A friend of mine, who is a preschool teacher, overheard an animated conversation among her students. Little Maria threw out the question: “Who loves God?” All of them responded, “I do! I do! I do!” Billy said, “I love Jesus.” Kelly protested, “But He died.” Billy said, “Yeah, but every Easter He rises from the dead!”
Obviously, young Billy’s understanding of the meaning of Easter is still developing. We know that Jesus died once for all (Rom. 6:10; Heb. 10:12) and, of course, rose from the dead once. Three days after paying the penalty of our sins on the cross, the sinless Jesus conquered death by rising from the grave and breaking the power of sin. It was this final sacrifice of blood that opened the only way for us to have a relationship with God now and a home with Him forevermore.
“Christ died for our sins, . . . He was buried, and . . . He rose again the third day” (1 Cor. 15:3-4). He has promised that He is preparing a place for us (John 14:1-4), and He will someday return. One day we will be with our risen Savior.
That’s why every year at Eastertime—in fact, every day of the year—we have reason to celebrate the resurrection of our Savior. “I will bless the Lord at all times; His praise shall continually be in my mouth” (Ps. 34:1).
Christ’s resurrection is cause for our celebration.
In Hebrews 10:14 we see this remarkable statement: “For by one offering He has perfected forever those who are being sanctified.” How is this possible? Paul in his letter to the church at Corinth answers this question. Since being “good enough” through personal effort is futile (Rom. 7), only a transfer of account from a righteous person to a sinner could remedy the problem. “He made [Christ] who knew no sin to be sin for us, that we might become the righteousness of God in Him” (2 Cor. 5:21). Christ’s atoning death on the cross appeased the wrath of God (Rom. 3:24-26), and His righteousness was attributed to us that we might be declared justified before God.
I’ll never forget the Easter Sunday in 1993 when Bernhard Langer won the Masters golf tournament. As he stepped off the 18th green to receive the green jacket—one of golf’s most coveted prizes—a reporter said, “This must be the greatest day of your life!” Without missing a beat, Langer replied: “It’s wonderful to win the greatest tournament in the world, but it means more to win on Easter Sunday—to celebrate the resurrection of my Lord and Savior.”
Langer had an opportunity to boast about himself, but instead he turned the spotlight on Jesus Christ. It’s exactly what Paul was talking about when he said, “We also rejoice [boast] in God through our Lord Jesus Christ, through whom we have now received the reconciliation” (Rom. 5:11).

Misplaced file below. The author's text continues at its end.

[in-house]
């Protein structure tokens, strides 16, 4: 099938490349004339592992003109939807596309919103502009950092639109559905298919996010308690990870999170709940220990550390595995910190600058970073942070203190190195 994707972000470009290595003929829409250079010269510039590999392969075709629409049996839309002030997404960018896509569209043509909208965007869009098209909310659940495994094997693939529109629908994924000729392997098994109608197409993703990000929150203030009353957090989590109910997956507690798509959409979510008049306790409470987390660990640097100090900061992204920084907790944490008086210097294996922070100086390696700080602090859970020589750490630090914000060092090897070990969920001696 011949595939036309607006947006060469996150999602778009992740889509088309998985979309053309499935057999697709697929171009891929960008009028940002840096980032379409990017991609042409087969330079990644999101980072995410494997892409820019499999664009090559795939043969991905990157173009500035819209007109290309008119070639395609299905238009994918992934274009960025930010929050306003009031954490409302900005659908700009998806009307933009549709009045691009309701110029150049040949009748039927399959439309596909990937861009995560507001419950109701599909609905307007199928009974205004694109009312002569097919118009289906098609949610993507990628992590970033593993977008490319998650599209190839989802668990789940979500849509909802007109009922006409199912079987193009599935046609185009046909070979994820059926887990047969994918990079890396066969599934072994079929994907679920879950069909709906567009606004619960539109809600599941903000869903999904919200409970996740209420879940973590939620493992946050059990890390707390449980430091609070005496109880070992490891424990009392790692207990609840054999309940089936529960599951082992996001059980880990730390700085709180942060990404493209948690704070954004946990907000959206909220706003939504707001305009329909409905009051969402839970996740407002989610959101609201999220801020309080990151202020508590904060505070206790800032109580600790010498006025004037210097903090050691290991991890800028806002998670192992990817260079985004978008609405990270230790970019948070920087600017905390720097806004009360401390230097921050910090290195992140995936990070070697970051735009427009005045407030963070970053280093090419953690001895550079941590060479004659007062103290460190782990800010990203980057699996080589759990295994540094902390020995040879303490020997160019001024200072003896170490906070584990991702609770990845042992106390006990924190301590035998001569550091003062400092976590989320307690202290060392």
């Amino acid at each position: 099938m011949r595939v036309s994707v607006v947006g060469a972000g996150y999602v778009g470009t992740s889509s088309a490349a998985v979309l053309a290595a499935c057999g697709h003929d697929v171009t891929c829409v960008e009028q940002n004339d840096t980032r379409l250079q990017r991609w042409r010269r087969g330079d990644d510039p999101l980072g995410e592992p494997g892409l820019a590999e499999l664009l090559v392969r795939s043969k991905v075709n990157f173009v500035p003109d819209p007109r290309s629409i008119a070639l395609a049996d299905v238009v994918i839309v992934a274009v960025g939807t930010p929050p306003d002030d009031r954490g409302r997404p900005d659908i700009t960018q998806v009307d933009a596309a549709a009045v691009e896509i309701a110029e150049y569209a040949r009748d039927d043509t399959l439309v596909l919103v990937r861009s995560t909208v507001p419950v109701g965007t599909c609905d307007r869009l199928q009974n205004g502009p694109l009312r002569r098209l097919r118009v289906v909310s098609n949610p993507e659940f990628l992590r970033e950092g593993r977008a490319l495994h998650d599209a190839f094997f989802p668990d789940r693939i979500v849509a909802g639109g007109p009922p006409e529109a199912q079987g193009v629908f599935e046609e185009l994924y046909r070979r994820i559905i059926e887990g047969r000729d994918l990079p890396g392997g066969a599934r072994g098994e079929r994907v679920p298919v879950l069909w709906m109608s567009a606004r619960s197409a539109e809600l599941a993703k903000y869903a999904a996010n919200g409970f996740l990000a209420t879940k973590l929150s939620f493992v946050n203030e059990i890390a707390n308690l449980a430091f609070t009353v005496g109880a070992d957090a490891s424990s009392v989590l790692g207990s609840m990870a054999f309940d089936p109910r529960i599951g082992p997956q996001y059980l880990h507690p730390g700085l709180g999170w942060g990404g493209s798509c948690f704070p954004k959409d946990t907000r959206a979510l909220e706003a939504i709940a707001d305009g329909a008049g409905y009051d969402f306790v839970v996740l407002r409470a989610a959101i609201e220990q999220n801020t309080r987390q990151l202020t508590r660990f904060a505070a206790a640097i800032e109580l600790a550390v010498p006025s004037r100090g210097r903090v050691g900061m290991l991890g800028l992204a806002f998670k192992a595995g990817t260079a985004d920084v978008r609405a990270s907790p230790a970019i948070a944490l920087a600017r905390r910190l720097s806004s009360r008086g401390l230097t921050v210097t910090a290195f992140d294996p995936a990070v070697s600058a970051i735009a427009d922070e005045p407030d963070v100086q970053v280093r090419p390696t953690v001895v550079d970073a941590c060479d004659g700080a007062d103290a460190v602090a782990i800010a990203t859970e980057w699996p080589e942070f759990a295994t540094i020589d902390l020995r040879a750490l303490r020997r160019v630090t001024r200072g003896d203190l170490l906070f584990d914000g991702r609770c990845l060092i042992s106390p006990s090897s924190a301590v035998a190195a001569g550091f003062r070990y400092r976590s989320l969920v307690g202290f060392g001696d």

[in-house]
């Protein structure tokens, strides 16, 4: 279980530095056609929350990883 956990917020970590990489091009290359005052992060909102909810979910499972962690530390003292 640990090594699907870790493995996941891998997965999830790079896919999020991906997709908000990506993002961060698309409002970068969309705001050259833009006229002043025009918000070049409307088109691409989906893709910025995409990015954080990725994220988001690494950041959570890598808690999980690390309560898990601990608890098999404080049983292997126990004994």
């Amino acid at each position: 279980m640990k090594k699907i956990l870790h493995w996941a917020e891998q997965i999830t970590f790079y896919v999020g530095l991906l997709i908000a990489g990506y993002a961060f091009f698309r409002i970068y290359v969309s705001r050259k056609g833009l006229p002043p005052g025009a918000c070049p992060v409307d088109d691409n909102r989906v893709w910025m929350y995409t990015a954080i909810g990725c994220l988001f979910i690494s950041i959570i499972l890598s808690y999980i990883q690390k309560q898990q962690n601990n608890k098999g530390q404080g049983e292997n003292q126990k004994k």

It’s easy to look for ways to draw attention to our own accomplishments, making mental lists of things that are “cool” about ourselves. Even Paul admitted that he had a lot to brag about—but he considered all of it “rubbish” for the sake of knowing Christ (Phil. 3:8). We would do well to follow his example.
So, if you really want something to boast about, boast about Jesus and what He’s done for you. Look for opportunities to turn the spotlight on Him.
Naught have I gotten but what I received, Grace hath bestowed it since I have believed; Boasting excluded, pride I abase— I’m only a sinner saved by grace! —Gray
You can’t boast in Jesus while you’re preoccupied with yourself.
In Romans 5, the apostle Paul reminds us of our great blessings and privileges as followers of Christ. In verses 1-2, he says that in Christ we have “peace with God” and “access” to God through our faith relationship with Christ. This is part of what he would later call our “reconciliation” to God (vv.10-11). We’ve been restored to relationship with Him through Christ’s sacrifice on the cross.
Laura Brooks, a 52-year-old mother of two, didn’t know it but she was one of 14,000 people in 2011 whose name was incorrectly entered into the government database as dead. She wondered what was wrong when she stopped receiving disability checks, and her loan payments and her rent checks bounced. She went to the bank to clear up the issue, but the representative told her that her accounts had been closed because she was dead! Obviously, they were mistaken.
The apostle Paul was not mistaken when he said that the Ephesian believers were at one point dead—spiritually dead. They were dead in the sense that they were separated from God, enslaved to sin (Eph. 2:5), and condemned under the wrath of God. What a state of hopelessness!
Yet God in His goodness took action to reverse this condition for them and for us. The living God “who gives life to the dead” (Rom. 4:17) poured out His rich mercy and great love by sending His Son Jesus to this earth. Through Christ’s death and resurrection, we are made alive (Eph. 2:4-5).
When we believe in the death and resurrection of Jesus Christ, we go from death to life. Now we live to rejoice in His goodness!
I know I’m a sinner and Christ is my need; His death is my ransom, no merit I plead. His work is sufficient, on Him I believe; I have life eternal when Him I receive. —Anon.
Accepting Jesus’ death gives me life.
Twice in today’s passage, Paul affirms that our salvation is God’s gift, for “by grace you have been saved” (vv.5,8). He reminds us that we are saved so that we can do good works (v.10). In other epistles, Paul encourages us to be “zealous for good works” (Titus 2:14), to be “fruitful in every good work” (Col. 1:10), and to demonstrate “an abundance for every good work” (2 Cor. 9:8). Martin Luther put it this way: “We are saved by faith alone, but the faith that saves is never alone.”